The professional blogger blogs with his readers in mind. The reader's needs and desires are foremost. Personal tidbits may be shared, but only when application to the reader can be clearly demonstrated. The reader leaves thinking, "Wow, that really helped me to understand something!"

How to Transition from a Hobby Blogger to a Professional Blogger

Are you a hobby blogger? Would you like to become a professional blogger? Here are some steps to take to make the leap to a professional blogger.

1. Most importantly, begin evaluating every post in light of your audience's needs, problems, and questions.

If your post cannot directly apply to the reader, why are you posting it? How does an expose of your family vacation help the reader? If it doesn't, you probably should not post it. Ask yourself "So what?" at the end of each post. If you can't answer that with a good answer from your reader's perspective, then your post is more suited to the hobby blog.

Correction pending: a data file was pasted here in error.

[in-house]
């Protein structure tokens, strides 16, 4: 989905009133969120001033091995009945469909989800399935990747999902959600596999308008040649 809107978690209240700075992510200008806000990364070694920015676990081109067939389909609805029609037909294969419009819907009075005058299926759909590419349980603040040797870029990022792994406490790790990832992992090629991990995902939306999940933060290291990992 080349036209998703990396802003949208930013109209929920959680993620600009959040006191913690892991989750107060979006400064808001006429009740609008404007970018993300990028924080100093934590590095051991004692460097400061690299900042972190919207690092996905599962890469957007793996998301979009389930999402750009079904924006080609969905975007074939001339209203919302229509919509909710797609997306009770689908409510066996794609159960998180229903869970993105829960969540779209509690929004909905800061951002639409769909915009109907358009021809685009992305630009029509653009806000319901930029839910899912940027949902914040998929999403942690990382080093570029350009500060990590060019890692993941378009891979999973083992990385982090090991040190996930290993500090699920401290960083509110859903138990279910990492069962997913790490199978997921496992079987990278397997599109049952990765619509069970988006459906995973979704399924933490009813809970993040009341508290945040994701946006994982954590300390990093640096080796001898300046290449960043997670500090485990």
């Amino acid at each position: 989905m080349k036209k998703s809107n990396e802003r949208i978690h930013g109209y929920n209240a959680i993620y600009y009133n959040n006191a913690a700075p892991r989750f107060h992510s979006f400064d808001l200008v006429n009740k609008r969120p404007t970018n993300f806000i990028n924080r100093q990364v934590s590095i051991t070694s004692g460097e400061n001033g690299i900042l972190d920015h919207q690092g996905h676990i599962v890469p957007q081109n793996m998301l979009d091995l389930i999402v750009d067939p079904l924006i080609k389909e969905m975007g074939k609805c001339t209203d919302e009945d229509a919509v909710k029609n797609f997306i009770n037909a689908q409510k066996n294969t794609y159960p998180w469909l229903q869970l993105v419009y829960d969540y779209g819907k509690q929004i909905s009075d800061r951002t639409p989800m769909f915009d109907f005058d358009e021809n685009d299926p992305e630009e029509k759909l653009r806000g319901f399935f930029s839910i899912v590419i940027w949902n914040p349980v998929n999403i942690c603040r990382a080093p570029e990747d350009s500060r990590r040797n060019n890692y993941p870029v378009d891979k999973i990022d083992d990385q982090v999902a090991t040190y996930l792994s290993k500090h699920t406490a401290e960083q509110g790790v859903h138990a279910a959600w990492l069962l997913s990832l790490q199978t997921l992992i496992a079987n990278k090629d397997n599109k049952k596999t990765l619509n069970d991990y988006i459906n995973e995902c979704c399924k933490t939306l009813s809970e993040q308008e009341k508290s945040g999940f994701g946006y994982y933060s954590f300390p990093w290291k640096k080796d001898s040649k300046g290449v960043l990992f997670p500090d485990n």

2. Make application to your reader when you share personal anecdotes.

Professional bloggers do share personal information, but they do it selectively and with intent. How does the cute story about your children meet your readers' needs? Make sure that it plain.

3. Clean up your sidebar.

If you want to be taken seriously, you must get rid of the high school yearbook style sidebar filled with "look at me, I'm so awesome" types of self-stroking tiddly bits. Stick with function. Are your readers really going to look up a post via your monthly archives list? (No, they won't.) Delete it. Replace it with sensible navigation or a list of your best posts. Do your readers need your audio player or a calendar in the sidebar? No, they have their own iTunes and their own calendar.